You might want to make some more room on your shelves, Amiibo fans. Nintendo is apparently working on some gold and silver variants of its popular Mario Amiibo figurines, which can be used together with the Wii U and the new 3DS. At this point though, it’s unclear when you’ll actually be able to get your hands on them. An eagle-eyed NeoGAF poster dug up the furtive figurines on Nintendo’s site, but it looks like the box art is all the info we’ve got so far. We’ve asked Nintendo what’s up, but for now you can start prepping your riot gear to ensure you make it out of the store alive when the bloodbath for these toys begins. Nintendo’s already sold more than 2.6 million Amiibo, and the demand doesn’t appear to be stopping anytime soon.
Via: Tiny Cartridge
After several years years of hiatus, an official announcement, and the shockingly rapid decline of the music game market, Rock Band suddenly leapt back to life this month. Harmonix Music Systems — the studio responsible for the music game craze, and the studio that created Guitar Hero, Rock Band and Dance Central — announced new tracks heading to the Rock Band online store, which works with both Rock Band 3 and Rock Band Blitz. Why in the world is Harmonix releasing new tracks as paid, downloadable content for games that only exist on previous generation consoles? The official word is full of public relations obfuscation:
“We had an exciting opportunity to add new content to the already-massive Rock Band library with a song from Arctic Monkeys – a band that’s never been in a Rock Band title before! – as well as new music from fan favorites Avenged Sevenfold and Foo Fighters. We couldn’t pass it up. Also, we wanted to see if we could still do it. Turns out we can. It’s sort of like riding a bike.”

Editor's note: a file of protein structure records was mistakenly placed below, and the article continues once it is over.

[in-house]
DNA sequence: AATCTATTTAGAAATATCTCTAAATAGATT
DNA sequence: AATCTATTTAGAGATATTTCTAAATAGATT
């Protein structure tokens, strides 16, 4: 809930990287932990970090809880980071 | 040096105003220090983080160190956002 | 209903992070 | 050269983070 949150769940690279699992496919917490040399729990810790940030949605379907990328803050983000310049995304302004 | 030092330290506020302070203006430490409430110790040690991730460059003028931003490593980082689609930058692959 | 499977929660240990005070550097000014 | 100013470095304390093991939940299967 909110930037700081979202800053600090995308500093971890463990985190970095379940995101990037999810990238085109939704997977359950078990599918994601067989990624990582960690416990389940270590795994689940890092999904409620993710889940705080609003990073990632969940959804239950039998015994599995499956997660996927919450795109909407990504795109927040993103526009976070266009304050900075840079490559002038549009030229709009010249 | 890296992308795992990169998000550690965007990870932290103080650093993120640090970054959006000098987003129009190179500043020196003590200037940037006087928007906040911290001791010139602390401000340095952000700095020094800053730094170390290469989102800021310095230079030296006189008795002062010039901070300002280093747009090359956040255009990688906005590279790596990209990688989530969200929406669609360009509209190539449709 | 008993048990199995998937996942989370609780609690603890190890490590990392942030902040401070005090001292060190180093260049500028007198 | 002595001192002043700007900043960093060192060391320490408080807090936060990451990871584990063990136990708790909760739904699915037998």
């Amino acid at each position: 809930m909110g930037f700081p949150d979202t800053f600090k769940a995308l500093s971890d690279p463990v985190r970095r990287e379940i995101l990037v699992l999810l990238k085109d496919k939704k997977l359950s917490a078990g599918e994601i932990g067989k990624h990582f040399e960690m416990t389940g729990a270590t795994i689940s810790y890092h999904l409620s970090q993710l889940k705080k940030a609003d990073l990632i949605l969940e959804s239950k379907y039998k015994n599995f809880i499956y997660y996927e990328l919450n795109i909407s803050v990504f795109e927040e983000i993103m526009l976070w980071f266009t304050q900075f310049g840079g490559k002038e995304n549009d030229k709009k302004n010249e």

Great. That out of the way, what’s really happening? Companies don’t just casually release new content for years old games. That’s not a thing that happens. I’d call it “testing the waters.”
First and foremost, here’s an interesting, not exactly surprising fact: “hundreds of thousands” of people are still playing Rock Band every month. That’s what a Harmonix rep told me, and it refers to folks playing online on “all platforms where DLC is available” (there’s no way of measuring how many folks are playing offline, but let’s wager that it’s not a lot).
For those of you wondering who’s still holding onto all those plastic instruments, the answer is “a surprisingly large group of people.”
As for the rest of us, well, my house is purged of all the fake guitars, wireless microphones, and plastic drum kits that accumulated across the Guitar Hero / Rock Band years. The same goes for most of my friends, and I doubt you’re much different. Beyond the burnout that comes with releasing several junky, obvious cash-in games — Activision flooded the market with constant variations on the Guitar Hero franchise — many of us didn’t want to fill closets/basements/dorm rooms/etc. with clunky gaming peripherals.